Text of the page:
Meeting Our Standards for Educational Justice: Doing Our Best with the Evidence
Joyce, K.E.; Cartwright, N.
The United States considers educating all students to a threshold of adequate outcomes to be a central goal of educational justice. The No Child Left Behind Act introduced evidence-based policy and accountability protocols to ensure that all students receive an education that enables them to meet adequacy standards. Unfortunately, evidence-based policy has been less effective than expected. This article pinpoints under-examined methodological problems and suggests a more effective way to incorporate educational research findings into local evidence-based policy decisions. It identifies some things educators need to know and do to determine whether available interventions can play the right casual role in their setting to produce desired effects. It examines the value and limits of educational research, especially randomized controlled trials, for this task.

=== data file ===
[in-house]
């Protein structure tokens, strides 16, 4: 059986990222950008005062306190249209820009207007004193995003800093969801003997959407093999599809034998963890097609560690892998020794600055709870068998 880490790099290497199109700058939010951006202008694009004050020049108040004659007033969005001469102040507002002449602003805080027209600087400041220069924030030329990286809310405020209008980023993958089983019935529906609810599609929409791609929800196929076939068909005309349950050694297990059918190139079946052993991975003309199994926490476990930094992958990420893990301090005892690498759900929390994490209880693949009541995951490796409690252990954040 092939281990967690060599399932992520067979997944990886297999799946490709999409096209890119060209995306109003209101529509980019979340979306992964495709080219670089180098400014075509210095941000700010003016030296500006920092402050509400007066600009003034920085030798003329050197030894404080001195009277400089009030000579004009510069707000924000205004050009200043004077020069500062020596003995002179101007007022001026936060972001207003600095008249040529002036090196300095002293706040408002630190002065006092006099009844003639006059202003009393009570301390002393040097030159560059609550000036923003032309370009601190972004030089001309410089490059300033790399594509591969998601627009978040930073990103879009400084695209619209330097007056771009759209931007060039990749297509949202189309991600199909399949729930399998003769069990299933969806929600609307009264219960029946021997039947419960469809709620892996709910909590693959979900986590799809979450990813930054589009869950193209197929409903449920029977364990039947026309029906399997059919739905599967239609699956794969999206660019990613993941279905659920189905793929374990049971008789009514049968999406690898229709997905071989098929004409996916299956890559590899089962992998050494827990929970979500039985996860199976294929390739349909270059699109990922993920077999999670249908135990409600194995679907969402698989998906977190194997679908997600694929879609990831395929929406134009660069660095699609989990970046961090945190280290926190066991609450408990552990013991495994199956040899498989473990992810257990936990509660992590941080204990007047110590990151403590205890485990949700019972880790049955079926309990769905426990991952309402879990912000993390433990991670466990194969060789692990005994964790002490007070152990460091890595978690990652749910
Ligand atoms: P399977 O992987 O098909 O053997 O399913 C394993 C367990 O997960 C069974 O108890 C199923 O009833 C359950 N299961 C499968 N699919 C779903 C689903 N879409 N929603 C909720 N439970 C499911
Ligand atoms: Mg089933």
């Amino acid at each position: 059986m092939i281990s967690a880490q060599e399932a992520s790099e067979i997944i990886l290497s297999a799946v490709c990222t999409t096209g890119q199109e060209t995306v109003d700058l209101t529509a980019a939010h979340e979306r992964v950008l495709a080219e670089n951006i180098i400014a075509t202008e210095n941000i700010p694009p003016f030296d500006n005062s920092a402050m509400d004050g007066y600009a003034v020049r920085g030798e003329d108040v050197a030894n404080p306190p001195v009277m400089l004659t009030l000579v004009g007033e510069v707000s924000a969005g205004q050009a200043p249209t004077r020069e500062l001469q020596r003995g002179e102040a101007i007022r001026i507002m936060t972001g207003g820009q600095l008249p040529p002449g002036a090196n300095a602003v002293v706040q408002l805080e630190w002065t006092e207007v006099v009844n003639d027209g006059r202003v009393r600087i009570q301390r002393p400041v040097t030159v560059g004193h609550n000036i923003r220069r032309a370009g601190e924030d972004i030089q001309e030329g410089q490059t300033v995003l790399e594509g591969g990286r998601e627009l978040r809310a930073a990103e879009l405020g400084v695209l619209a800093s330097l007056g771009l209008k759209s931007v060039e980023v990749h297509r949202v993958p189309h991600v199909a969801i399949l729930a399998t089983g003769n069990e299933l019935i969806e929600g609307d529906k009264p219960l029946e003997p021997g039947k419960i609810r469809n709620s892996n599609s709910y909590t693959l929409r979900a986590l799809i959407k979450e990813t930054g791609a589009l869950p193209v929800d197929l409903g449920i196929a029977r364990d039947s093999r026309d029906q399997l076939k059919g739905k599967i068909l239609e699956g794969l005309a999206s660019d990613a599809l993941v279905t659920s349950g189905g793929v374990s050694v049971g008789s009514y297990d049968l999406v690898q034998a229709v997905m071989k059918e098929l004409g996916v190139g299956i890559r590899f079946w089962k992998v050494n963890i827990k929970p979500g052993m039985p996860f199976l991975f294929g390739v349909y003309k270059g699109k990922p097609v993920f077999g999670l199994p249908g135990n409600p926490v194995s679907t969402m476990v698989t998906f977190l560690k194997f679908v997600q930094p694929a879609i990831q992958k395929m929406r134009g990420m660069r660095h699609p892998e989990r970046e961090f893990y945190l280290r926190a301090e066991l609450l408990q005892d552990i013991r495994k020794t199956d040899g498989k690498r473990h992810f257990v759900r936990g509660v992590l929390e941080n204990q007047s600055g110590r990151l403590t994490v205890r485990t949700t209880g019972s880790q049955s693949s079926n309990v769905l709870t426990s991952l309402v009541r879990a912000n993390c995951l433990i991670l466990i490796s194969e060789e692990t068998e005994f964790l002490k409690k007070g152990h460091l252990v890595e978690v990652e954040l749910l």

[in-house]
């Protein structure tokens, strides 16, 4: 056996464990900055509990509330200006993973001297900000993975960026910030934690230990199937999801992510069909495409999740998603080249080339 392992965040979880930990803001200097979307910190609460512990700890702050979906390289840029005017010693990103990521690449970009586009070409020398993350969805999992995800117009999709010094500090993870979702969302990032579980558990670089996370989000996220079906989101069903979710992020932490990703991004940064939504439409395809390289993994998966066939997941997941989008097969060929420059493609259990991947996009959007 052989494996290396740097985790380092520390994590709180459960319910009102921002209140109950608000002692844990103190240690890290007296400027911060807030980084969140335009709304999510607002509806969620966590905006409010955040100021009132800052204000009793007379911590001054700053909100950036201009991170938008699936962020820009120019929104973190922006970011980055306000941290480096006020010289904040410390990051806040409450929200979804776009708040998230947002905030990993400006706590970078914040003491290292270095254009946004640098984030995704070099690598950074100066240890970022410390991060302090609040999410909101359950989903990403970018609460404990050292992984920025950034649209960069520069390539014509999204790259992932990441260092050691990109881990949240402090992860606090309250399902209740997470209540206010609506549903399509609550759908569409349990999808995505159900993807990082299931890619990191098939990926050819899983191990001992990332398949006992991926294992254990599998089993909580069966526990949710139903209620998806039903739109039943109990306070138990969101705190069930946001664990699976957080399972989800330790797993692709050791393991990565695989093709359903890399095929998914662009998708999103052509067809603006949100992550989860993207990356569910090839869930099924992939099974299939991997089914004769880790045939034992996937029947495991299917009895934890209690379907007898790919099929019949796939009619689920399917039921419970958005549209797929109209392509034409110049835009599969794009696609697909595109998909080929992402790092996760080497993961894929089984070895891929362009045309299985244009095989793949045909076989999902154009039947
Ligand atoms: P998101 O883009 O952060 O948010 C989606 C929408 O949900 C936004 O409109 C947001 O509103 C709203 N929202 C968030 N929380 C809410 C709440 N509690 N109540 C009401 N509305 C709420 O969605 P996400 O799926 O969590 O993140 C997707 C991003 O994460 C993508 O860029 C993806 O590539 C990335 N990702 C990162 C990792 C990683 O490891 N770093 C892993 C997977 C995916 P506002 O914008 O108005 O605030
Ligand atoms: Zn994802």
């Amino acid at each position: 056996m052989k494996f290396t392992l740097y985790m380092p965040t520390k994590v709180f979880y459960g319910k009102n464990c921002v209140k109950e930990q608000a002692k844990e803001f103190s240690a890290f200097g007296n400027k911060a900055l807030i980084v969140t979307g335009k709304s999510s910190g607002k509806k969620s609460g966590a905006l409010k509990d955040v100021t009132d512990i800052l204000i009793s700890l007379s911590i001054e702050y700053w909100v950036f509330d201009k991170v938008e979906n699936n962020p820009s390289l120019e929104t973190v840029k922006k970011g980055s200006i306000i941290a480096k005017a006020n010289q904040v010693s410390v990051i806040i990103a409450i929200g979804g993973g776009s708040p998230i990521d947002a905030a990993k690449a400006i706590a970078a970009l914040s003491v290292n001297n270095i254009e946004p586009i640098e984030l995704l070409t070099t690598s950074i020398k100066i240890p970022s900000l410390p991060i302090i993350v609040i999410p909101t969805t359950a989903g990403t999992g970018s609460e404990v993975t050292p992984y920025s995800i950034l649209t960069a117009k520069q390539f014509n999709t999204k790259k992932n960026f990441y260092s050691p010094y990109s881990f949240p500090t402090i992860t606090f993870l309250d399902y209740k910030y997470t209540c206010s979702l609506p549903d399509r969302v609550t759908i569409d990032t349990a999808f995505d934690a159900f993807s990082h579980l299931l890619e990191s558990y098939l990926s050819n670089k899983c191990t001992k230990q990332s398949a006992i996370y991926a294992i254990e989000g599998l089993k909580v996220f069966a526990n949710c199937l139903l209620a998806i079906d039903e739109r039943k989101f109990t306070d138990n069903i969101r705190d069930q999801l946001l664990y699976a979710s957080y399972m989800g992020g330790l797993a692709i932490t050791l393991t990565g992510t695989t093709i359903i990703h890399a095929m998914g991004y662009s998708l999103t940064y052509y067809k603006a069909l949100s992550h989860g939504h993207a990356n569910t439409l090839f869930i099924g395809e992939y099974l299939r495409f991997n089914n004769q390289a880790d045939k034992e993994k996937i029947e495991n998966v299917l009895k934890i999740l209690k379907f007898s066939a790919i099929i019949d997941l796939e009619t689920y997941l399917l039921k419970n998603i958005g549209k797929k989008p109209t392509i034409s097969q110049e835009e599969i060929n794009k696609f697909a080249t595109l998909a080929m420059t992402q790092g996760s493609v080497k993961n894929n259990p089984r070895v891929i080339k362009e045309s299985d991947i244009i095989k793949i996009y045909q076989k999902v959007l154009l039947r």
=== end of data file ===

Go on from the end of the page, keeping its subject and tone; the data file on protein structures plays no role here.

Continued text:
Joyce, K., & Cartwright, N. (2018). Meeting Our Standards for Educational Justice: Doing Our Best with the Evidence. Theory and Research in Education, 16(1), 3-22. https://doi.org/10.1177/1477878518756565
|Journal Article Type||Article|
|Online Publication Date||Feb 23, 2018|
|Publication Date||Mar 1, 2018|
|Deposit Date||Jan 15, 2018|
|Publicly Available Date||Feb 9, 2018|
|Journal||Theory and Research in Education|
|Peer Reviewed||Peer Reviewed|
Accepted Journal Article
Cartwright, N. & Joyce, K. (2018). Meeting Our Standards for Educational Justice: Doing Our Best with the Evidence. Theory and Research in Education. Copyright © The Author(s) 2018. Reprinted by permission of SAGE Publications.
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